The first – and arguably most essential – Nirvana release following the death of Kurt Cobain, MTV Unplugged In New York debuted at No. 1 on the Billboard 200, went on to go quintuple-platinum in the U.S., and won a Grammy Award for Best Alternative Music Album in 1996.
Listen to MTV Unplugged In New York on Apple Music and Spotify.
The statistics speak for themselves, and the album has continued to receive accolades ever since its initial release, on November 1, 1994, with The Atlantic’s retrospective critique even referring to it as “one of the greatest live albums ever” in 2013. While this lofty praise is wholly justified, the story of Nirvana’s esteemed MTV Unplugged performance is that of a band snatching victory from the jaws of defeat.
“We’d seen other Unplugged shows and didn’t like them”
Initially, the Seattle grunge stars were in two minds over whether they should even accept their invitation to appear on MTV Unplugged, not least because they felt the program’s format simply wasn’t for them.
“We’d seen other Unplugged shows and didn’t like many of them,” drummer Dave Grohl later told Rolling Stone. “Most bands would treat them like rock shows – play their hits like it was Madison Square Garden – except with acoustic guitars!”
Kurt Cobain and his team also had reservations over how well their visceral rock’n’roll would translate in such a stripped-back, low-watt setting. However, the band began to warm to the idea when they recalled that one of their favorite albums – Screaming Trees’ frontman Mark Lanegan’s debut solo album, The Winding Sheet – made a virtue of a similarly intimate approach.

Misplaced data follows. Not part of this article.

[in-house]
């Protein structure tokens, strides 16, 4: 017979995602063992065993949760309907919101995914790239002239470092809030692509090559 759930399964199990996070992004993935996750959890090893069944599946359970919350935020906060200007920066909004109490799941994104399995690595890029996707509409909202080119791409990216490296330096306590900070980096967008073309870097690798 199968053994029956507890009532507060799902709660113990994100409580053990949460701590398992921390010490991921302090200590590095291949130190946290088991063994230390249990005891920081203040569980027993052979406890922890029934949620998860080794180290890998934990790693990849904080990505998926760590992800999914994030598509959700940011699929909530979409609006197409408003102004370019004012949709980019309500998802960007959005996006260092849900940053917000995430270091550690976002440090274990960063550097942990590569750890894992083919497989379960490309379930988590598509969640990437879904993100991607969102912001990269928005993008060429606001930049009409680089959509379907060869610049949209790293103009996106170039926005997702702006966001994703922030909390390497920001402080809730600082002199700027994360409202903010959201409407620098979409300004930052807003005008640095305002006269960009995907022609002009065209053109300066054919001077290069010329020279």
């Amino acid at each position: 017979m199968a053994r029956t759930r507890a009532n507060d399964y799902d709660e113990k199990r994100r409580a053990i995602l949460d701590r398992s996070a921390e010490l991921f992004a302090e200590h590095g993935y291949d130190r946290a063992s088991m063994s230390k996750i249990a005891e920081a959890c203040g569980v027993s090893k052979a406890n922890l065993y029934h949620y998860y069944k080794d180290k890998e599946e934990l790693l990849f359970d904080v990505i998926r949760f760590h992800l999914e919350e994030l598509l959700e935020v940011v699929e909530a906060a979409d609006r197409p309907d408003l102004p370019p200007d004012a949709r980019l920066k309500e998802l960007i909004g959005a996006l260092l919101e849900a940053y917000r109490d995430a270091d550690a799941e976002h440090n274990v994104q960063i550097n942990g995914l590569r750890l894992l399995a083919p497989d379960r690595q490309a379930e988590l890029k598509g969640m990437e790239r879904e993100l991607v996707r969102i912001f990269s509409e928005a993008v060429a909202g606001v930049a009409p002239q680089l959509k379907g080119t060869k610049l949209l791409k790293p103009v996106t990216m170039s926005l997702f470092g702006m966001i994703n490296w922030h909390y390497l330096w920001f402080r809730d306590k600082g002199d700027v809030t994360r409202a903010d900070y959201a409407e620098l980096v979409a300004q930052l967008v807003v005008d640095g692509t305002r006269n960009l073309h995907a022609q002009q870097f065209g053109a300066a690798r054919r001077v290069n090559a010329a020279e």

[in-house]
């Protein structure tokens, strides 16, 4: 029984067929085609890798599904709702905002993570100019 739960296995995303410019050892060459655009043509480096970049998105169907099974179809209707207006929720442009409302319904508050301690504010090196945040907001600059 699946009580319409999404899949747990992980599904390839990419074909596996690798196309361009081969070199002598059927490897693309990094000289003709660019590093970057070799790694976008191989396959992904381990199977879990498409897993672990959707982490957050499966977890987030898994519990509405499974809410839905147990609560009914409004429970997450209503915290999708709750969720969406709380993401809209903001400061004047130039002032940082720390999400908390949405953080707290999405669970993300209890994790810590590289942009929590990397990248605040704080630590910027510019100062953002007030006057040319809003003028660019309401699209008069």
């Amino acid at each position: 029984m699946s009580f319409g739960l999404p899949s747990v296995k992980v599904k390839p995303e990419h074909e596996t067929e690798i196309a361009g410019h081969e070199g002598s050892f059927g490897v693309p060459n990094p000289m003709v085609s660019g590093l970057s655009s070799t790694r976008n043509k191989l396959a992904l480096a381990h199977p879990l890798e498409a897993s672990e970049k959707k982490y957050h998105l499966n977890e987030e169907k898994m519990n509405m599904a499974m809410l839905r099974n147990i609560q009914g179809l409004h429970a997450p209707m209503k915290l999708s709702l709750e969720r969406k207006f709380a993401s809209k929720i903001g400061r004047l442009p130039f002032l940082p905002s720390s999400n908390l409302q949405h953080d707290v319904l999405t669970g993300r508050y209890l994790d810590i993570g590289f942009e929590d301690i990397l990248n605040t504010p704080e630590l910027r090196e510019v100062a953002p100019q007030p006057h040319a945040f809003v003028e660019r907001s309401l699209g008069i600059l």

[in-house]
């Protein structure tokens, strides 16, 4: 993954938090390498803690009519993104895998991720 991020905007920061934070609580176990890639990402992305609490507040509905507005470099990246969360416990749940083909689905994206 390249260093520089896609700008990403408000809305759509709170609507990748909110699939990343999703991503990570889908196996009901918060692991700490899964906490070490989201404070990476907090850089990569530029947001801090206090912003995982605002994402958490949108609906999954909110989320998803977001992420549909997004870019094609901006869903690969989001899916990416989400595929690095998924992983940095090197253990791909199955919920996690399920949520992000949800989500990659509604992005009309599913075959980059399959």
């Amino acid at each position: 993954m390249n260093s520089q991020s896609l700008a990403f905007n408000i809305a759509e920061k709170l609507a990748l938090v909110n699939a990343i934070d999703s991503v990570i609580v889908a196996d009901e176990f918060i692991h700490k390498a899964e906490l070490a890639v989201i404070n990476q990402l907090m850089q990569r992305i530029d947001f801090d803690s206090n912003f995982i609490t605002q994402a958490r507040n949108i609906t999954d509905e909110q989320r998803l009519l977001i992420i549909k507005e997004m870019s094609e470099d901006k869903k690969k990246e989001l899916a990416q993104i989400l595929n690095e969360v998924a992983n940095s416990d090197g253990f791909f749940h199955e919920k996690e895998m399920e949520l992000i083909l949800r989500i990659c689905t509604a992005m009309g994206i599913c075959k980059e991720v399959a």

Never less than life-affirming
Nirvana finally acquiesced when MTV agreed to them bringing their In Utero touring partners, Arizona alt-rockers The Meat Puppets, along to appear as their special guests. But the anxiety didn’t end there. MTV was concerned about the lack of hit songs Nirvana proposed to play in their set, while Cobain – who was wracked with nerves and suffering from a recurring stomach complaint – appeared less than enamored during two days of tense, pre-show rehearsals at New York’s Sony Music Studios.
“There was no joking, no smiles, no fun coming from him,” MTV production manager Jeff Mason recalled in Charles R Cross’ biography, Heavier Than Heaven. “Therefore, everyone was more than a little concerned about the performance.”
However, all the tensions were swept away when Nirvana hit the MTV stage for real on November 18, 1993, filming a performance that would be broadcast a month later, on December 16. Cobain may have requested a funereal stage set decorated with stargazer lilies, black candles, and a crystal chandelier, but his performance was never less than life-affirming.